Pubdate: Tue, 10 Sep 2002
Source: Decatur Daily (AL)
Copyright: 2002 The Decatur Daily
Author: Deangelo McDaniel, DAILY Staff Writer
Bookmark: (Drug Testing)
Bookmark: (Youth)


HARTSELLE -- Following a lengthy debate Monday night, the Hartselle Board 
of Education voted 3-2 to hire a company to do the school system's drug 

Woodland Occupational Health of Cullman will test Hartselle students who 
participate in extracurricular activities.

The board members voted to begin testing Oct. 1, but they have not 
appointed a drug-testing coordinator and are still refining the policy.

Board members Ronnie Abercrombie and Jeff Gray opposed hiring Woodland. 
Gray's motion to hire EDPM of Birmingham failed to garner three votes.

Chairman Susan Puckett joined Cathy Goodwin and Joe Berry in voting for 
Woodland. The three board members said they voted for Woodland primarily 
because of cost.

The company will charge $21.75 per test, while EDPM proposed charging 
$34.50 per test.

"The intent of the drug policy is to deter drug use," Puckett said. "If we 
can do this for $22 as opposed to $34 it makes sense to do it in a 
cost-effective manner."

Abercrombie and Gray opposed Woodland because the company has never 
conducted drug testing in a school.

"We would be better served to go with someone with a proven track record," 
Gray said.

EDPM does testing for a number of school systems in Birmingham, including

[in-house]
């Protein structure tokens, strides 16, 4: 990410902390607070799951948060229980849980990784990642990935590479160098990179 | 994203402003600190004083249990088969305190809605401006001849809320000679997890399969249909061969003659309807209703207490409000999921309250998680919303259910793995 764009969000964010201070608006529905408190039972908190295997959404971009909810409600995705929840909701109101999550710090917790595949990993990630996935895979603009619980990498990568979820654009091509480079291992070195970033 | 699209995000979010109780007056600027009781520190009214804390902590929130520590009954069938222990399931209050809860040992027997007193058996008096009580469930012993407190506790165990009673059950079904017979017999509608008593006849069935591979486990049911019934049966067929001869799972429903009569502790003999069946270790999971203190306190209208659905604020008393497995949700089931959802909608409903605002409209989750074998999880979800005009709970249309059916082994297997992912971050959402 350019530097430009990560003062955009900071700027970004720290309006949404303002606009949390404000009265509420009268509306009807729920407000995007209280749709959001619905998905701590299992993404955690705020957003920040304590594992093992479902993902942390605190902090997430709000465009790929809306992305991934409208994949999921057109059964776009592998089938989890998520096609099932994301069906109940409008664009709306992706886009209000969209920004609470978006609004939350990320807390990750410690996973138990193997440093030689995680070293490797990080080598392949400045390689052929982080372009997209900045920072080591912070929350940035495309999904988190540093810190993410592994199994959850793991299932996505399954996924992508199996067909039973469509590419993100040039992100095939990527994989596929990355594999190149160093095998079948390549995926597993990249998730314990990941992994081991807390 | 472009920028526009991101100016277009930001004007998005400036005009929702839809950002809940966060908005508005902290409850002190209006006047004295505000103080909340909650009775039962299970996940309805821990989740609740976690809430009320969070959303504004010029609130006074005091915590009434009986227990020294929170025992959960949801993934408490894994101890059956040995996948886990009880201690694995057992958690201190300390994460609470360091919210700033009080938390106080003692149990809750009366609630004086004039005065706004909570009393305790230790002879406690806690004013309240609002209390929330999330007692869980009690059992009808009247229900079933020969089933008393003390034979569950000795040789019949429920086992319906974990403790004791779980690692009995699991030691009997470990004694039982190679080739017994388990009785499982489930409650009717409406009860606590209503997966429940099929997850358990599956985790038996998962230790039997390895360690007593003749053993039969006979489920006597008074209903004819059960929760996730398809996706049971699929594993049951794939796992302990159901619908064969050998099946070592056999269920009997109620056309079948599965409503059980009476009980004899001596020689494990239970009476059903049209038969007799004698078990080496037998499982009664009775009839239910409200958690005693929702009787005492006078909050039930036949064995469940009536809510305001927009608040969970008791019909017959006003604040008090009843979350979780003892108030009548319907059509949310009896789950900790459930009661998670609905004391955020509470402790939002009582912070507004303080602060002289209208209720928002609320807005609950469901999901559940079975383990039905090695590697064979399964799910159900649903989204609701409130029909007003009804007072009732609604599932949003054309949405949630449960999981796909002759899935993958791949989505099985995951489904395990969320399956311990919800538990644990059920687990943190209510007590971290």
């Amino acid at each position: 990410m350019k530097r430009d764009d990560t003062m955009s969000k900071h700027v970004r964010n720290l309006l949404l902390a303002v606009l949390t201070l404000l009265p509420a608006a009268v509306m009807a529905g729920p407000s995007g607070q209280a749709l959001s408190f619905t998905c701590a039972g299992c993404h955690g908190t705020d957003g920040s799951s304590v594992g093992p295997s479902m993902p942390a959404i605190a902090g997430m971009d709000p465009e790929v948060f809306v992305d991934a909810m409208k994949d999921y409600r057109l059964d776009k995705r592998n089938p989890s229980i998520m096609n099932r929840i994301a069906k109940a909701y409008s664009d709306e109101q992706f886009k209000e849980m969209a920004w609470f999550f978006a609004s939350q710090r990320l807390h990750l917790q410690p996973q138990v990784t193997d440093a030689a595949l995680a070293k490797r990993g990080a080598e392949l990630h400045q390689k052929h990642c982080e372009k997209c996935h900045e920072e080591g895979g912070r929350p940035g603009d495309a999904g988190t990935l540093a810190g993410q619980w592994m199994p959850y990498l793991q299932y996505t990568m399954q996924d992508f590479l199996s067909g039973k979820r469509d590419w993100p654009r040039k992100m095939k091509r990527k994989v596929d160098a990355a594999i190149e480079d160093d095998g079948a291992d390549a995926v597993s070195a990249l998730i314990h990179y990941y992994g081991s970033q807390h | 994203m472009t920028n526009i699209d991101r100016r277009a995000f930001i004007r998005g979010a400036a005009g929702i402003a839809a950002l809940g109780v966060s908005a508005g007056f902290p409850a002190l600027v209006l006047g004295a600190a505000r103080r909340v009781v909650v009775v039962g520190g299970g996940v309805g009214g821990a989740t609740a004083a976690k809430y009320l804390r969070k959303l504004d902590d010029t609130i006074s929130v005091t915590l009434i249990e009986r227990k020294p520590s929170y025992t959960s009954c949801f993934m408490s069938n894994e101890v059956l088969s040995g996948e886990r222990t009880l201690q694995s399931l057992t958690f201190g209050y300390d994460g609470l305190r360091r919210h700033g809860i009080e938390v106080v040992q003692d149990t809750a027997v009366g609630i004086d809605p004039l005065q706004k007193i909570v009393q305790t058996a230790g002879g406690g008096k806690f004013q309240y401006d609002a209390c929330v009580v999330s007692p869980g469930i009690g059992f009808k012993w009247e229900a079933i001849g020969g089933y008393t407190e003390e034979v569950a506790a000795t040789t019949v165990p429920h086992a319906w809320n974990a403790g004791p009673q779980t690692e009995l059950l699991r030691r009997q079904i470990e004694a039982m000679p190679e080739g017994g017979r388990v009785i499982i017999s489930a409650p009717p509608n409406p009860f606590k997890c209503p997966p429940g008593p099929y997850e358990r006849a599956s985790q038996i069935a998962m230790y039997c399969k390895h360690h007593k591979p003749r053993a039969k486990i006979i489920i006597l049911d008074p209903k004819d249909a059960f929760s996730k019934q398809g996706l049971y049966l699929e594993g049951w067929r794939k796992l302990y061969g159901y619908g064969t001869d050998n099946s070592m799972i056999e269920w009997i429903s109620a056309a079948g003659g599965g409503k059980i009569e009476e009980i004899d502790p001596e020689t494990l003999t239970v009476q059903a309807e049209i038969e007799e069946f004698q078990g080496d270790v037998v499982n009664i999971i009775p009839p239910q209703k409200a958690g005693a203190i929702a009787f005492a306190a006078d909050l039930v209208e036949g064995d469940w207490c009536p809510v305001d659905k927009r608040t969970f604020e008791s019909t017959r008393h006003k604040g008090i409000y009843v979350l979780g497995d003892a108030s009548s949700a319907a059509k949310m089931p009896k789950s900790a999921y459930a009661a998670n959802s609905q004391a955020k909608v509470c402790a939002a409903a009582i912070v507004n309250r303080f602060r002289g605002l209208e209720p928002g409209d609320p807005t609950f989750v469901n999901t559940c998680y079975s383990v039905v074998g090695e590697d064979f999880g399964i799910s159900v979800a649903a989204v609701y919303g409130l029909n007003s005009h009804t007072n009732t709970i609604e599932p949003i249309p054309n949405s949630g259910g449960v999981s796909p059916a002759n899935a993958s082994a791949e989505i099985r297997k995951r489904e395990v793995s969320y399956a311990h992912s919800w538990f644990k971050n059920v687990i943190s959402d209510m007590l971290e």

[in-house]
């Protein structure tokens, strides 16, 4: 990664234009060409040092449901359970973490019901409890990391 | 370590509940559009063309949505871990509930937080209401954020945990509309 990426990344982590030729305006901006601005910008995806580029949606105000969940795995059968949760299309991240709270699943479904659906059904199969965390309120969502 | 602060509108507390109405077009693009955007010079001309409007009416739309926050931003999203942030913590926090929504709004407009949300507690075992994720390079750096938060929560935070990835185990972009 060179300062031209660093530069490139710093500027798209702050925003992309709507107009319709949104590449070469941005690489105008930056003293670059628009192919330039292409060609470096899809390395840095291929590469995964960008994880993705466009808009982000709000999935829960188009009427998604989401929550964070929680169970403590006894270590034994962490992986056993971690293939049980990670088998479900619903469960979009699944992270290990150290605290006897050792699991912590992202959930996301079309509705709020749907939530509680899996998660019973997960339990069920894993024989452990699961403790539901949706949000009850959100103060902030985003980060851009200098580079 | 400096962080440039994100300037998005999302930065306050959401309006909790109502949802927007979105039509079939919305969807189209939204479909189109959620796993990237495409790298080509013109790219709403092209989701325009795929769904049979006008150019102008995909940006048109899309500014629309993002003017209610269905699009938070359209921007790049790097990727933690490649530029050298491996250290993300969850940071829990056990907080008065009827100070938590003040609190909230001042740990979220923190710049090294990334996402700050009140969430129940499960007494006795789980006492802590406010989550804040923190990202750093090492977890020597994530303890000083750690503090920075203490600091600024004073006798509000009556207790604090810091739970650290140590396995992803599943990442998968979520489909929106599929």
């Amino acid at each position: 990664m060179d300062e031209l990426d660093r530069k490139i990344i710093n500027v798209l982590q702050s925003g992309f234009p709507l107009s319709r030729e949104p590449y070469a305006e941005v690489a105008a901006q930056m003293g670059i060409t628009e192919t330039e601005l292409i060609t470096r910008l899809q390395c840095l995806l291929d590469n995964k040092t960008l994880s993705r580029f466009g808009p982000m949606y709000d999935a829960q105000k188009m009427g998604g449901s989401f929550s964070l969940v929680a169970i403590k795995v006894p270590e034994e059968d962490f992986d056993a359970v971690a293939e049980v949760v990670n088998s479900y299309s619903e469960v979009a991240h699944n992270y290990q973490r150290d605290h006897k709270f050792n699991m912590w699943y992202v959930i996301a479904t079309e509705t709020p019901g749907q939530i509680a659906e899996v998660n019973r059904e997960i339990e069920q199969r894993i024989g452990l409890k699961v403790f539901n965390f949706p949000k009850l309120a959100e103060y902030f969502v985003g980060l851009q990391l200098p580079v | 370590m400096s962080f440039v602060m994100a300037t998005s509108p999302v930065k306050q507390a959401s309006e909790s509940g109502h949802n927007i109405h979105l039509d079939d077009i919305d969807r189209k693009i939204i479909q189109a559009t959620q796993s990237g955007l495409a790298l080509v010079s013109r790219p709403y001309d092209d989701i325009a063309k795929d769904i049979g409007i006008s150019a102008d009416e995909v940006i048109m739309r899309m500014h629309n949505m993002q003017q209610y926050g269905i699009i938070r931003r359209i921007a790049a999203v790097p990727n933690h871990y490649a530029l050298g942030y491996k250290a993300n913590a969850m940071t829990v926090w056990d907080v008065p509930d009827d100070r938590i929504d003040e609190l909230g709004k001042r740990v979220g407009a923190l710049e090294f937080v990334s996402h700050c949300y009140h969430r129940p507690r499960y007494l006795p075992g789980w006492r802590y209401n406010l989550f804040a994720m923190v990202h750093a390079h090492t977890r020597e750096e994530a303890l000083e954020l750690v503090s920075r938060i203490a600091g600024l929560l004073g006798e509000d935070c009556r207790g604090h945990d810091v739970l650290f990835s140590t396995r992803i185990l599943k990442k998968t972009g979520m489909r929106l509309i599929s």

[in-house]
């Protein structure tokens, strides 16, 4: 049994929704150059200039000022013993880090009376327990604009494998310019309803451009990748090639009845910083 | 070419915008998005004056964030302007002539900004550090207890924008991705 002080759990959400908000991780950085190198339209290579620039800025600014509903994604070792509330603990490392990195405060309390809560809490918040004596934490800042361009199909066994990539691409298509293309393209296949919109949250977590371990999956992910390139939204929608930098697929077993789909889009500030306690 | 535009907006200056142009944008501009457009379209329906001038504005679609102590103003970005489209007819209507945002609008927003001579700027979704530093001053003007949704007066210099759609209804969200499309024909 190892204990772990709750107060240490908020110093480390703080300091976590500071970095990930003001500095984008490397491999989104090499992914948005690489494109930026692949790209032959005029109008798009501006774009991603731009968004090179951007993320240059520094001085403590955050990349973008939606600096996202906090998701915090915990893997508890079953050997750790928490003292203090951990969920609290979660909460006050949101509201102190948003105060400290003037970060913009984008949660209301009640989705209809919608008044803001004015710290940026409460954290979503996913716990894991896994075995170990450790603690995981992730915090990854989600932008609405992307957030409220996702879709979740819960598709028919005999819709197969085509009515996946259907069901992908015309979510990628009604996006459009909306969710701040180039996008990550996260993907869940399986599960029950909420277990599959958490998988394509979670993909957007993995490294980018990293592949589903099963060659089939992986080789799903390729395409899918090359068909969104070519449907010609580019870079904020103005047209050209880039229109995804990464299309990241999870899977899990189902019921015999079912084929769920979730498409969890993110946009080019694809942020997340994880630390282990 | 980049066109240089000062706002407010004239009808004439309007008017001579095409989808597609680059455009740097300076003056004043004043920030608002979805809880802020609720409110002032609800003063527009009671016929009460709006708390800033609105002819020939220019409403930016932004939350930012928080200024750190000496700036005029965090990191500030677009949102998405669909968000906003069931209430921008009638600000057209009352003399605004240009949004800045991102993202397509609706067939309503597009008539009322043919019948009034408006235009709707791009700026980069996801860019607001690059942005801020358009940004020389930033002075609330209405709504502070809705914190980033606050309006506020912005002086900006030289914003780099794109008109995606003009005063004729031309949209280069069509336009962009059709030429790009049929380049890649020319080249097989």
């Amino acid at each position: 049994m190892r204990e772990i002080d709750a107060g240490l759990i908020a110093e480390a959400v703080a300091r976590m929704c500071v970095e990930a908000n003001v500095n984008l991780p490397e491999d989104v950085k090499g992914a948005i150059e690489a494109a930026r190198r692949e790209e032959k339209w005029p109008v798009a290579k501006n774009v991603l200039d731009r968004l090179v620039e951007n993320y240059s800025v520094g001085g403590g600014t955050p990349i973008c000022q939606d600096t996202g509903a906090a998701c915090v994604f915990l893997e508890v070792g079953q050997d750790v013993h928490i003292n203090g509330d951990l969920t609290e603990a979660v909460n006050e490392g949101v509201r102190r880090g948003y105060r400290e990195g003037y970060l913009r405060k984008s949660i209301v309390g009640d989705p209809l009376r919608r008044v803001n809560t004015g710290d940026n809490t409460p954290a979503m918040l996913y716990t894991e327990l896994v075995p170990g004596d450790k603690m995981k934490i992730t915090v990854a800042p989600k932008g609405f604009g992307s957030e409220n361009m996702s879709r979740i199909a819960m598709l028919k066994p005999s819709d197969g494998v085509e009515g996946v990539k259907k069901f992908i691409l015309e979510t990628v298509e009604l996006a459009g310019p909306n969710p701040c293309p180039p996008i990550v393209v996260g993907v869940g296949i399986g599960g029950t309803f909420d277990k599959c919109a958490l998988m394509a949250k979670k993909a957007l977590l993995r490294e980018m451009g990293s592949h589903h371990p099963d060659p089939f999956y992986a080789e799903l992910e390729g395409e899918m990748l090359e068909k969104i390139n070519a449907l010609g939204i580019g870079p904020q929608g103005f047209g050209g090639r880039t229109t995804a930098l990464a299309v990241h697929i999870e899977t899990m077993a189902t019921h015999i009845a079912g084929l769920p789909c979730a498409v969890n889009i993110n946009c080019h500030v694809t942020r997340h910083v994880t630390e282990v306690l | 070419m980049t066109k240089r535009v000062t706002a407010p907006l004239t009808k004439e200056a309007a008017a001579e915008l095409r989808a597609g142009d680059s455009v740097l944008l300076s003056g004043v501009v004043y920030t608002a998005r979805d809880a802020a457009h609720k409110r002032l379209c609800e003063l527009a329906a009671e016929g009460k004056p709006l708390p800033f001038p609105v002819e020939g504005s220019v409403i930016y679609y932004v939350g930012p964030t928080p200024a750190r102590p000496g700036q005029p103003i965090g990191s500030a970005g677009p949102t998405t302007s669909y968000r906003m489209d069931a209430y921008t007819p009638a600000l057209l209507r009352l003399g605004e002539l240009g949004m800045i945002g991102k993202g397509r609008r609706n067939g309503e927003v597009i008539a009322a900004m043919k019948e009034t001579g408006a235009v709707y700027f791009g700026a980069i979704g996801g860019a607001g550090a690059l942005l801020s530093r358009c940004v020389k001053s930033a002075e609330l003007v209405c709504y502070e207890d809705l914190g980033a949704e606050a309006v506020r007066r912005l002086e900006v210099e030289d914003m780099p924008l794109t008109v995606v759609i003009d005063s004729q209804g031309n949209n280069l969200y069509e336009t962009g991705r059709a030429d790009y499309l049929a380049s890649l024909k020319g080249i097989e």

Vestavia Hills and Mountain Brook.

"I think we made a mistake," Abercrombie said. "I'm not comfortable going 
with a company that has never tested a school system. It's important that 
we start off right and go with a company that parents will feel comfortable 

"I have no doubt that they are the Cadillac in the business, but do we need 
a Cadillac?" Berry asked.

Superintendent Lee Hartsell said the school system would test about 1,000 
students this year.

On a related matter, Puckett appointed Goodwin and Abercrombie to meet with 
Decatur attorney Bill Shinn to discuss his concerns about the policy.

Shinn, who represents the school system, recommended in a letter that 
Hartselle test only students who participate in competitive extracurricular 

The board plans to test all students in extracurricular activities. Shinn 
questioned several sections of the policy. Gray, a lawyer, wanted to get a 
second legal opinion.

Although a majority of the school board members will not meet with Shinn, 
the state attorney general has repeatedly issued opinions advising 
government entities that their committee work must be done in public.

In April 2001, Hartselle Utilities requested and received an opinion from 
one of its attorneys about committee meetings.

Huntsville attorney E. Cutter Hughes wrote: "I believe that the safest 
course is to avoid private discussions where it appears that public access 
to the entire process from public policy discussion and formulation through 
adoption and enforcement is being flaunted."
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